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Overdue Bills: 60% of Americans Falling Behind on Bills Due to Non-Monetary Reasons; Lexop

Lexop, a fintech helping organisations automate and scale their collections operations, has surveyed American consumers to explore past-due consumer behaviour, identify payment patterns, and highlight how businesses could better assist their customers. 

Findings revealed how simple improvements to billing and collections processes could significantly reduce delinquency rates and motivate past-due customers to self-cure. Lexop’s ‘Behind on Bills: A 2023 Survey of Overdue US Consumers‘ over 1,100 American consumers who were late in paying their bills.

For 44 per cent of respondents, keeping up with bills was the top financial priority of 2023. Twenty-five per cent explained that they are prioritising paying down debt as a result of this. The financial strain on consumers is evident when considering the impact of a delayed or missed paycheck, as 43 per cent revealed having to use their savings to make ends meet. Another 36 per cent don’t have enough money to cover their bills.

Following these findings, Lexop is calling for businesses to consider their customers’ financial realities when issuing bills and be proactive in providing alternative ways for them to manage payments, such as offering custom payment arrangements.

Interestingly, 60 per cent of respondents reported that non-monetary reasons were the cause of them falling behind on bills. The most popular reasons found were:

  • 30 per cent forgot to pay the invoice
  • 10 per cent noted invoice errors
  • eight per cent cited expired pre-authorised payment methods
  • seven per cent were unable to access the bills
  • five per cent didn’t receive the bills at all

These non-financial reasons for being late highlight the importance of providing customers with timely reminders and addressing process-related issues contributing to late payments.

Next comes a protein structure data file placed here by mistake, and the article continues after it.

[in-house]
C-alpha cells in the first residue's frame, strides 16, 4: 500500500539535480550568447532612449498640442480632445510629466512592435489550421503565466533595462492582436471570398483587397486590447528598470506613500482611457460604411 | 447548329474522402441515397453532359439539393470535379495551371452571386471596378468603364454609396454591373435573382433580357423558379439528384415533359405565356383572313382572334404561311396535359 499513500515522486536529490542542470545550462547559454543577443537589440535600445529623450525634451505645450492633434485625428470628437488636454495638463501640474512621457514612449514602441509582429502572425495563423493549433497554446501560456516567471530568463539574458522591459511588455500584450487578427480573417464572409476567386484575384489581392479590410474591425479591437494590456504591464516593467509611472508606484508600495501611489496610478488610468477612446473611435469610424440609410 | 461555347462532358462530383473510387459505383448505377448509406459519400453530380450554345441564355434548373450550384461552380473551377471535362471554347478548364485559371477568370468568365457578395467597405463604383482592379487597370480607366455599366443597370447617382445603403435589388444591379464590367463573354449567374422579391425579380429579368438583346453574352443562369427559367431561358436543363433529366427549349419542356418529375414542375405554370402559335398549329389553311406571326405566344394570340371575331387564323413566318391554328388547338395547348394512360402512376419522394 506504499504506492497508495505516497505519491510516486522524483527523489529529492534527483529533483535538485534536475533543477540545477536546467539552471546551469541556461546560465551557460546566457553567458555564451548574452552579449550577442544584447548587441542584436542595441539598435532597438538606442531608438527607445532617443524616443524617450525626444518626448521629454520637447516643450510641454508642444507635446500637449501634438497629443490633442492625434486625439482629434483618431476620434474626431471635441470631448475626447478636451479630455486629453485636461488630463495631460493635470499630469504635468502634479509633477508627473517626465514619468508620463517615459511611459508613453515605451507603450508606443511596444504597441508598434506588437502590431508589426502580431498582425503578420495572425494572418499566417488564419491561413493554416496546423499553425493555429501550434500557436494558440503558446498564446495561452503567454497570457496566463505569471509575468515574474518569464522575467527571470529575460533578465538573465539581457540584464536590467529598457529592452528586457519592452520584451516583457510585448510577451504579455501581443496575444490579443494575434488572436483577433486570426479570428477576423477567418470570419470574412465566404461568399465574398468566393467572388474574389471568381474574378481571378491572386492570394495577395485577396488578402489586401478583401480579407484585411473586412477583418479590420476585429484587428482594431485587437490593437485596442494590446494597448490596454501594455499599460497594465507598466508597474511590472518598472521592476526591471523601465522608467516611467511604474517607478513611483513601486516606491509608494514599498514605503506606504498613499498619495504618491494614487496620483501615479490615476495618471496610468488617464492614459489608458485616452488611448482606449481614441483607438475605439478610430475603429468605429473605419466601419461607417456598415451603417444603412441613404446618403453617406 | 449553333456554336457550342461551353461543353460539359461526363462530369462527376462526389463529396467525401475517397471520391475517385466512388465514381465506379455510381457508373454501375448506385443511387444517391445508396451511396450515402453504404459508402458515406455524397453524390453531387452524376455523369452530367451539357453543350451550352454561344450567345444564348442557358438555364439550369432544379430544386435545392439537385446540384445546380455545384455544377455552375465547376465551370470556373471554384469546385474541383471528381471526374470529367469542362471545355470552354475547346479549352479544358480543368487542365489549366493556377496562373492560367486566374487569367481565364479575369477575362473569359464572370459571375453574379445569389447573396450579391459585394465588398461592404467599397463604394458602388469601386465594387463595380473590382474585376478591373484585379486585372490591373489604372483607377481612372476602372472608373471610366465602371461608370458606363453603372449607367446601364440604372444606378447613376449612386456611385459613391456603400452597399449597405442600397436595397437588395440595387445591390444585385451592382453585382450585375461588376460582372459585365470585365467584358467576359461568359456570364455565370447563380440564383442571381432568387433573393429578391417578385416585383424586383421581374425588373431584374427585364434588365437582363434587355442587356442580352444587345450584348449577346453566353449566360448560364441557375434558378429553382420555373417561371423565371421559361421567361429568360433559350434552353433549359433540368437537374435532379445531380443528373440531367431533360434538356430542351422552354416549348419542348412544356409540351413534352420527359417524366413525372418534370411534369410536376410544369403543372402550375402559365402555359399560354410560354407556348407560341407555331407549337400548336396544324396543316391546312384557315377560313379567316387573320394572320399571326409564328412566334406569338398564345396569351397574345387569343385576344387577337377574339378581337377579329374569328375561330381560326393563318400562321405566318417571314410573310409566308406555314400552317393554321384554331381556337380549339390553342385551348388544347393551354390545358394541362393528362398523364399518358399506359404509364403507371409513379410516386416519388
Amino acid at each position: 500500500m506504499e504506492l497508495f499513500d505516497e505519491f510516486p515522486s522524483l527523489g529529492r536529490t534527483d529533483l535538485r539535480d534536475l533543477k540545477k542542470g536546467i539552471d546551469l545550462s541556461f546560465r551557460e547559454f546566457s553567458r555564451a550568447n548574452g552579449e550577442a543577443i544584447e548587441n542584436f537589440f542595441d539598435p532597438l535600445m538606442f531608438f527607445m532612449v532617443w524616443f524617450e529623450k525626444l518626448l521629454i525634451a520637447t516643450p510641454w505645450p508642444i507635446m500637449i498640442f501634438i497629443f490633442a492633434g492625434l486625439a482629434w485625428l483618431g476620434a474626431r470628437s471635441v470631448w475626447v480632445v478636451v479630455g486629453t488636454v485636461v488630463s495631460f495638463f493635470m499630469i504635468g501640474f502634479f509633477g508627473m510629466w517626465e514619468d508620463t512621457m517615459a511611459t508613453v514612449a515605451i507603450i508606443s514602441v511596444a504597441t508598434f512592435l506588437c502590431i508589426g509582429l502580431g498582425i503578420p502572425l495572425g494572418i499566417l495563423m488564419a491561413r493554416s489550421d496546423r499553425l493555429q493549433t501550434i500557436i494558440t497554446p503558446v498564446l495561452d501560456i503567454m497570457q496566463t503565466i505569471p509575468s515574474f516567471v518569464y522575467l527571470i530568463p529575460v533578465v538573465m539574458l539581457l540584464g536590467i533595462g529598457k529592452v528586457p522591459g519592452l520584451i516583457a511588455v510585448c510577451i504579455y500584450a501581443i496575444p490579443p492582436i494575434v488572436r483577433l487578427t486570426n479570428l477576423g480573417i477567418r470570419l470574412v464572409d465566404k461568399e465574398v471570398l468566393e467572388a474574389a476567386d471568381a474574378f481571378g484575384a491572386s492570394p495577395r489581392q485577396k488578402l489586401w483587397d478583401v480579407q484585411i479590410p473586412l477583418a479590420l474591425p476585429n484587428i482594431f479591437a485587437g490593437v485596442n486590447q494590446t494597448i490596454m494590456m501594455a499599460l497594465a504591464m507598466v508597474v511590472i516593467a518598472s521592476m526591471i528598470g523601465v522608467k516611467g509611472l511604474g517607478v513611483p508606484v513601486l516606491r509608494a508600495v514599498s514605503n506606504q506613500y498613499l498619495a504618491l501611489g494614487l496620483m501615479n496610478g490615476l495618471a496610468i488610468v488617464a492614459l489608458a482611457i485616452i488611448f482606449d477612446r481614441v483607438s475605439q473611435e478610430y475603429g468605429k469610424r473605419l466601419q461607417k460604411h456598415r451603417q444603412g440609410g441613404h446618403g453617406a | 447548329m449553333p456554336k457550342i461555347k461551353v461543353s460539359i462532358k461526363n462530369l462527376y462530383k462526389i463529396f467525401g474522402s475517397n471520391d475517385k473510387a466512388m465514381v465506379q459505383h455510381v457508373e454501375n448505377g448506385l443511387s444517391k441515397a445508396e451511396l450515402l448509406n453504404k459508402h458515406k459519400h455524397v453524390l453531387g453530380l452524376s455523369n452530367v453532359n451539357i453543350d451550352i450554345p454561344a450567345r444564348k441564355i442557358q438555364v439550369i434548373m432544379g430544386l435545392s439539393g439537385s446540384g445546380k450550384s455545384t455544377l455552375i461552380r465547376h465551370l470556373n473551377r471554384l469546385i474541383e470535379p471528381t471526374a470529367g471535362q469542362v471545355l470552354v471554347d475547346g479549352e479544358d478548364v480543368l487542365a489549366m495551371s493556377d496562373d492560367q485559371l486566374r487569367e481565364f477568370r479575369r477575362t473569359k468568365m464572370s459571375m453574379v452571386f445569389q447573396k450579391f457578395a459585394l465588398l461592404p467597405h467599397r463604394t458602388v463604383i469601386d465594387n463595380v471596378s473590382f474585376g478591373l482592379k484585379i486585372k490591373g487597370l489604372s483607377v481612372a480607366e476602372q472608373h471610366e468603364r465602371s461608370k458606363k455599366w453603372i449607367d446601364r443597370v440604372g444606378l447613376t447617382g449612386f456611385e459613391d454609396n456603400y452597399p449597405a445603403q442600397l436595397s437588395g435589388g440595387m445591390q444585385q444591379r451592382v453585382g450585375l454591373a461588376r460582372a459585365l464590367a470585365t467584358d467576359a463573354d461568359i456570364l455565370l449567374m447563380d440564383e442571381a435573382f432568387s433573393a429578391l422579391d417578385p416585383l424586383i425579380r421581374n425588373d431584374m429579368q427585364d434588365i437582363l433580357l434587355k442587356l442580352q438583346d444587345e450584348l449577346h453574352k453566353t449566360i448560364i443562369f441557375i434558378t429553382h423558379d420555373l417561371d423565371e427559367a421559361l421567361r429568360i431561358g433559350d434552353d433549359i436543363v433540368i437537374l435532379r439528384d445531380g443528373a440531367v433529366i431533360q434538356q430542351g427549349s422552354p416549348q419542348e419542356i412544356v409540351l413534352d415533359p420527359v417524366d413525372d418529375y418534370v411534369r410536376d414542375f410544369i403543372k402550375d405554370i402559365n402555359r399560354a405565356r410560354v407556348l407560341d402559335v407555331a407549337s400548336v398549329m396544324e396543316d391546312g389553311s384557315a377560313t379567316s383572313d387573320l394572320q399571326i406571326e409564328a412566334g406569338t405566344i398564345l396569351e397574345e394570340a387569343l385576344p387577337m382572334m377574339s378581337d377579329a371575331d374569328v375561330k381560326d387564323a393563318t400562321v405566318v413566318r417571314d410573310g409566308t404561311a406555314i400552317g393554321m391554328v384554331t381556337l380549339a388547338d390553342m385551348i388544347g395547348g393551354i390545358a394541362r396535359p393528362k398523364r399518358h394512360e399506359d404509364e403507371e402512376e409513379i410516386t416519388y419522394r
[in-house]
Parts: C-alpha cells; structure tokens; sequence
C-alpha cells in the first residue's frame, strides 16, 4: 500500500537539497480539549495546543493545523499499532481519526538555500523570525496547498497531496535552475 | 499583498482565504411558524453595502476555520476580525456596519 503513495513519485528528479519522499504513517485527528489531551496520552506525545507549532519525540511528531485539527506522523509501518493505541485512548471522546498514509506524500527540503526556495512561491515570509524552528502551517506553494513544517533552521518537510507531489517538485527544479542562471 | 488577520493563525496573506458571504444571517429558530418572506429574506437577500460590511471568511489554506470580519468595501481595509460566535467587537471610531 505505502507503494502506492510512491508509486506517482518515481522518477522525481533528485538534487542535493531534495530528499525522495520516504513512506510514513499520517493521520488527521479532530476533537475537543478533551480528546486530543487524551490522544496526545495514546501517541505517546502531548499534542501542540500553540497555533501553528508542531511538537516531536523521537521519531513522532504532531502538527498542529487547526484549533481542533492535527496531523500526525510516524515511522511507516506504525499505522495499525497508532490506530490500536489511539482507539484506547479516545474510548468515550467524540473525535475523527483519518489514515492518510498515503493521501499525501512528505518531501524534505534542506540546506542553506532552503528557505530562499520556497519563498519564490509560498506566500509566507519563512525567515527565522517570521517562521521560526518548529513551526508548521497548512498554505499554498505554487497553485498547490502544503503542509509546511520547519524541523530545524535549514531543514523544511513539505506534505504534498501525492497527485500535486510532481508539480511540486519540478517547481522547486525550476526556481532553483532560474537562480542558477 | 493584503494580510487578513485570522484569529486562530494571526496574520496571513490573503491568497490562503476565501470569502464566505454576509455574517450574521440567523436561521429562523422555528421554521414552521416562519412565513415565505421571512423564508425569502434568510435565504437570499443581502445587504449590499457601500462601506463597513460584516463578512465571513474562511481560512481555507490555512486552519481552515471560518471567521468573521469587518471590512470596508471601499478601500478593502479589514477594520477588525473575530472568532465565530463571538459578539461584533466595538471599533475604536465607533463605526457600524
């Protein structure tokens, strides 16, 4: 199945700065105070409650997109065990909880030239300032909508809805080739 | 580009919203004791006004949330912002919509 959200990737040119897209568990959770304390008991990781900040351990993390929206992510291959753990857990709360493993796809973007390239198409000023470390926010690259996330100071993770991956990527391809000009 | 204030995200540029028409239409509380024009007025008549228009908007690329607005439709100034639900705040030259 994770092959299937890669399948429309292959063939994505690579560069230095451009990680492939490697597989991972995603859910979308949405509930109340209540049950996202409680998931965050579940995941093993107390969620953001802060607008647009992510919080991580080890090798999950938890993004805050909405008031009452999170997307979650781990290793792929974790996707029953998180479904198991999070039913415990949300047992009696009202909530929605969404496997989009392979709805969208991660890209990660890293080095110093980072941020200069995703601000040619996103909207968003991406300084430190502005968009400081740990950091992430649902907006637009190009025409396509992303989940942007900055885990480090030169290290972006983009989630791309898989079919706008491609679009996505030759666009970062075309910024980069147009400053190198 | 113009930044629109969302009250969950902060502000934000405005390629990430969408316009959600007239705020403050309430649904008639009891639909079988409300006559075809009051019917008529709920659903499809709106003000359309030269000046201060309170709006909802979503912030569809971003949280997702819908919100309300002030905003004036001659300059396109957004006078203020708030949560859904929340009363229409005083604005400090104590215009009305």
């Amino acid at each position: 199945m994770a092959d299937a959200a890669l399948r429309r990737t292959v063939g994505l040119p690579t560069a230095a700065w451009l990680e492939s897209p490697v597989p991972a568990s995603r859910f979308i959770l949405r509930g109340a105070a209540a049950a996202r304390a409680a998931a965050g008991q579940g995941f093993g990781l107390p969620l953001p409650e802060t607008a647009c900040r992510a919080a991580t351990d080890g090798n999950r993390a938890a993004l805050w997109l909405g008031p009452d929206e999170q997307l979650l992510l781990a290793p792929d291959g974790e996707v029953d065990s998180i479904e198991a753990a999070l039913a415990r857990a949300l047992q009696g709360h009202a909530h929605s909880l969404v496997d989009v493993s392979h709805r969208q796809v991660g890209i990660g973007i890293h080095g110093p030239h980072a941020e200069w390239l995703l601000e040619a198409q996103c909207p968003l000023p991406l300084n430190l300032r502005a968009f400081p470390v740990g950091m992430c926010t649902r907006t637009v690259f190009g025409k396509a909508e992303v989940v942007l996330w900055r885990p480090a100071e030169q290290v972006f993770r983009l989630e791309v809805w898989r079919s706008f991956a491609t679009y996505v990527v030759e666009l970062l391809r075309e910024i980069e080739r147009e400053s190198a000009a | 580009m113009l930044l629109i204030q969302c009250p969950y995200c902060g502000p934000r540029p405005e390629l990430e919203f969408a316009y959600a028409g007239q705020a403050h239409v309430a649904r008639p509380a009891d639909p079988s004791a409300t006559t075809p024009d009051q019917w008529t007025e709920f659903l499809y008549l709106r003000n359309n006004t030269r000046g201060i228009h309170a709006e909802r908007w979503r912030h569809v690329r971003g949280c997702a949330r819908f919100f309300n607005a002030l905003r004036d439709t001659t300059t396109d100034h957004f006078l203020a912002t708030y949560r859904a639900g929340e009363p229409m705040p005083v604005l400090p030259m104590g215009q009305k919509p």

Supporting consumers in paying on time

Lexop also surveyed consumers regarding their ideal notification schedule for paying bills. Fifty-five per cent of respondents would prefer receiving a reminder one week before a bill is due. Another 22 per cent wanted an additional reminder the day before the due date.

The survey also found that 85 per cent of overdue consumers paid within 30 days of the due date, and an overwhelming 60 per cent paid their late bills within the first week. This finding is significant for businesses, as it suggests that they could easily improve cash flow and reduce the number of late payments by leveraging digital tools to send more frequent automated reminders to their customers.

Seventy-three per cent of respondents said that a simplified digital experience would make paying their late bills easier, including more reminders sent via SMS and email, a streamlined online payment process, and one-click payment links.

Only ten per cent said traditional tactics including letters and collection calls are helpful. Companies looking to improve their collection rates may need to prioritise technology investments to meet consumer expectations for a simplified, self-serve digital payment experience.

Amir Tajkarimi, CEO and co-founder of Lexop, explained how businesses need to adapt how they collect payment for bills: “Collecting doesn’t have to be complicated. It all comes down to getting the attention of your past-due customer and making it easy for them to pay. Now more than ever, businesses must be proactive to succeed in their collections efforts. Technology is a great way to get ahead of the curve, making it easy to provide digital payment options, automate timely reminders, and offer flexible payment arrangements.”

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